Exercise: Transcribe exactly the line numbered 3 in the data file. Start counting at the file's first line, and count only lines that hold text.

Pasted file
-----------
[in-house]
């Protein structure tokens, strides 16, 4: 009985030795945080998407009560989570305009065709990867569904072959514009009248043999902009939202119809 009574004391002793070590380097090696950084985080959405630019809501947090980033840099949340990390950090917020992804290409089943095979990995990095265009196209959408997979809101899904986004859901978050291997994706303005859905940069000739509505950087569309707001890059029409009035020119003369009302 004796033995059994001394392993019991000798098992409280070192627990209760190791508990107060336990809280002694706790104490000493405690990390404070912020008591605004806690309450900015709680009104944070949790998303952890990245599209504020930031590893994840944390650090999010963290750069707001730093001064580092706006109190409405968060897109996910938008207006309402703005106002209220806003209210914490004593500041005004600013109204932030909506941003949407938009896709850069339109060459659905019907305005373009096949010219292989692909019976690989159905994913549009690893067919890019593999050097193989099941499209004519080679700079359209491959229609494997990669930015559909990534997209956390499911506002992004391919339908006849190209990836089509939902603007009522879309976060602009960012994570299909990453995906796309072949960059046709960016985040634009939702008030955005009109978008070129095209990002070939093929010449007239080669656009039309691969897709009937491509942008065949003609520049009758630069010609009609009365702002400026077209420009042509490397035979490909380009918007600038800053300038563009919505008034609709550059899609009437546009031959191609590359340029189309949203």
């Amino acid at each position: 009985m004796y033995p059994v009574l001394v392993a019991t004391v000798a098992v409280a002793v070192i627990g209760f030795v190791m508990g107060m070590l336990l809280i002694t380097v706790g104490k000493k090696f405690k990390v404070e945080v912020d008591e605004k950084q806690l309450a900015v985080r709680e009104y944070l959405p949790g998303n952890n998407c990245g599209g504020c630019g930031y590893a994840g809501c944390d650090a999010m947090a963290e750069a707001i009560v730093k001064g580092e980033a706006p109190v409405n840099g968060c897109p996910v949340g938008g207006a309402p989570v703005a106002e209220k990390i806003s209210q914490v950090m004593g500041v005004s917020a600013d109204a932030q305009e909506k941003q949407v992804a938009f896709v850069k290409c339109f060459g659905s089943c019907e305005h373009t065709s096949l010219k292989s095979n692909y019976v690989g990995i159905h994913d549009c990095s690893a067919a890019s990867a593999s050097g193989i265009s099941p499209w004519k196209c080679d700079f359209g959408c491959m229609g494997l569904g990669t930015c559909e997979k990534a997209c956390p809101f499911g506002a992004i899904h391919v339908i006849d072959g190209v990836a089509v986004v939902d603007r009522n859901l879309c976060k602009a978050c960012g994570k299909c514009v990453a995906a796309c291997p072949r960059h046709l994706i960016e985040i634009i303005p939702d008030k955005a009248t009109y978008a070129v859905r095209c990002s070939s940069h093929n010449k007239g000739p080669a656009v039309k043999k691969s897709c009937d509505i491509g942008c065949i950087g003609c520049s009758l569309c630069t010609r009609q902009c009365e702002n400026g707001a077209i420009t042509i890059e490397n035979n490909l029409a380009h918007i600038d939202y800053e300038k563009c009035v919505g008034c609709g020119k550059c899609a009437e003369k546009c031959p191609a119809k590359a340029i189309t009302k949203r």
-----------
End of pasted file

């Amino acid at each position: 009985m004796y033995p059994v009574l001394v392993a019991t004391v000798a098992v409280a002793v070192i627990g209760f030795v190791m508990g107060m070590l336990l809280i002694t380097v706790g104490k000493k090696f405690k990390v404070e945080v912020d008591e605004k950084q806690l309450a900015v985080r709680e009104y944070l959405p949790g998303n952890n998407c990245g599209g504020c630019g930031y590893a994840g809501c944390d650090a999010m947090a963290e750069a707001i009560v730093k001064g580092e980033a706006p109190v409405n840099g968060c897109p996910v949340g938008g207006a309402p989570v703005a106002e209220k990390i806003s209210q914490v950090m004593g500041v005004s917020a600013d109204a932030q305009e909506k941003q949407v992804a938009f896709v850069k290409c339109f060459g659905s089943c019907e305005h373009t065709s096949l010219k292989s095979n692909y019976v690989g990995i159905h994913d549009c990095s690893a067919a890019s990867a593999s050097g193989i265009s099941p499209w004519k196209c080679d700079f359209g959408c491959m229609g494997l569904g990669t930015c559909e997979k990534a997209c956390p809101f499911g506002a992004i899904h391919v339908i006849d072959g190209v990836a089509v986004v939902d603007r009522n859901l879309c976060k602009a978050c960012g994570k299909c514009v990453a995906a796309c291997p072949r960059h046709l994706i960016e985040i634009i303005p939702d008030k955005a009248t009109y978008a070129v859905r095209c990002s070939s940069h093929n010449k007239g000739p080669a656009v039309k043999k691969s897709c009937d509505i491509g942008c065949i950087g003609c520049s009758l569309c630069t010609r009609q902009c009365e702002n400026g707001a077209i420009t042509i890059e490397n035979n490909l029409a380009h918007i600038d939202y800053e300038k563009c009035v919505g008034c609709g020119k550059c899609a009437e003369k546009c031959p191609a119809k590359a340029i189309t009302k949203r």